Fish Shell for Mac OS X Makes the Command Line Smarter & Friendlier

Jun 7, 2012 - 6 Comments

Fish Shell for Mac OS X showing autosuggestions

Are you looking for a way to make the command line a bit more user friendly? If so, you may find Fish to be a pretty nice alternative shell whether you are completely new to the OS X Terminal or you just want some general assistance when at the command line.

Riffing on the overall archaic nature of command lines, this new implementation of Fish calls itself “a command line shell for the 90s”, with some genuinely useful and (relatively) modern features like smart autosuggestions based on history, autocompletion of commands, a nice default color palette for syntax highlighting, simple web-based configuration, and more. For those of us that are more familiar with the world of shells, it’s kind of like zsh on steroids, but prettier and a bit smarter. If any of that sounds appealing and you’re anxious to explore the underpinnings of Mac OS X and the world of unix in a (slightly) user friendly way, check out Ridiculous Fish, a branch of the original fish shell that development ended on a while ago.

The package installer is the easiest way for most users to install fish in OS X, but the source is available for those who prefer to build from scratch.

Once you’ve installed Fish launch Terminal and type “fish” to enter the new shell on a session basis to start testing it out, if you like what you’re using change the default shell to fish with the following command (/bin/bash is the OS X default shell, if you want to go back):

chsh -s /usr/local/bin/fish

Fish includes some popular aliases and commands which can be seen by typing fish_config, things like the everpopular ll and la aliases, but the real magic is with the intelligent autosuggestions and autocompletions, which use shell history to predict what you want to do and to aid recall in some of the most obscure commands without grepping around in bash_history.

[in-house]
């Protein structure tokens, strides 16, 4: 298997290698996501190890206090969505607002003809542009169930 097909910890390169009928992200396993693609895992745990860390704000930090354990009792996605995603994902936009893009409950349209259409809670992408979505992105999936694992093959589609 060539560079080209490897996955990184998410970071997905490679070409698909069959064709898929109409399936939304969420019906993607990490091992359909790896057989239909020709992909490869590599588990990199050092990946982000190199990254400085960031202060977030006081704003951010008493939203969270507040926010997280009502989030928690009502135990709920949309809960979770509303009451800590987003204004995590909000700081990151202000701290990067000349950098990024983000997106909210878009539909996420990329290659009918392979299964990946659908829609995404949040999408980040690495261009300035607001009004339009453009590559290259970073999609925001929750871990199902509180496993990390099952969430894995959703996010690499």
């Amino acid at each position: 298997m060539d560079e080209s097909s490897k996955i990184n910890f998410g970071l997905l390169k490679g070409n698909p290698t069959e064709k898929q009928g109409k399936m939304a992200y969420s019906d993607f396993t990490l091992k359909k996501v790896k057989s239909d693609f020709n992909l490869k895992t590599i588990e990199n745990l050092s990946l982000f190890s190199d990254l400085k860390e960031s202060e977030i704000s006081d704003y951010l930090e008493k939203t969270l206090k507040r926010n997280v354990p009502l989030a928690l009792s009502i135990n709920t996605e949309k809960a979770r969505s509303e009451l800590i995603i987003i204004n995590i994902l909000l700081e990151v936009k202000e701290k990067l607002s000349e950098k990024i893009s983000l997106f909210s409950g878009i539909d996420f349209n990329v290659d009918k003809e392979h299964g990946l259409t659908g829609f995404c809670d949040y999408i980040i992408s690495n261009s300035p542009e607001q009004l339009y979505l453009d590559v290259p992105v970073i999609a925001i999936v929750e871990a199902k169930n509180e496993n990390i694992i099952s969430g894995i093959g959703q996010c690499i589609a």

For those learning, the fish manual page is quite useful as well, it provides a nice general overview of unix commands and command line functions and can be accessed by typing:

man fish

This will launch the default web browser to file://localhost/usr/local/share/doc/fish/index.html, which is basically a lengthy introductory tutorial to shells in general.

All in all Fish is about as friendly as shells can get, though it’s not nearly as ambitious a reworking as the TermKit project, it’s well worth checking out.

Heads up to MacStories & HackerNews for the find.

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Posted by: William Pearson in Command Line, Mac OS X, Tips & Tricks

6 Comments

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  1. David says:

    Interesting idea, never heard of it. I could see this being useful for newbies who want to learn though, cool find.

  2. Bruno Gama says:

    it is a pretty cool command tool but if you have a setup like bash-it it breaks all the aliases and custom completions

    • BookEmDanno says:

      I use a lot of aliases (and custom preferences) on my terminal mode. So, will this disable/mess-up those settings?

      Aloha and Thanks.

  3. Theo Vosse says:

    Intelligent suggestions in a shell command. What could possibly go wrong?

  4. richard says:

    This is a really interesting and nice looking shell but I’m scared shell-less that someone might use this as a way to key log my passwords or just about anything else. Who are these guys?

  5. Jeff says:

    I am completely baffled as to why you would refer to “TermKit” at the end of your article as an “ambitious .. reworking”, much less refer to it at all. TermKit may have been a great idea with pretty gui’s but its development was abandoned over a year ago. It was a buggy, pre-alpha project that never compiled or installed properly.

    I love OS X Daily, but I really hate lazy journalism. Please do your research before you publish.

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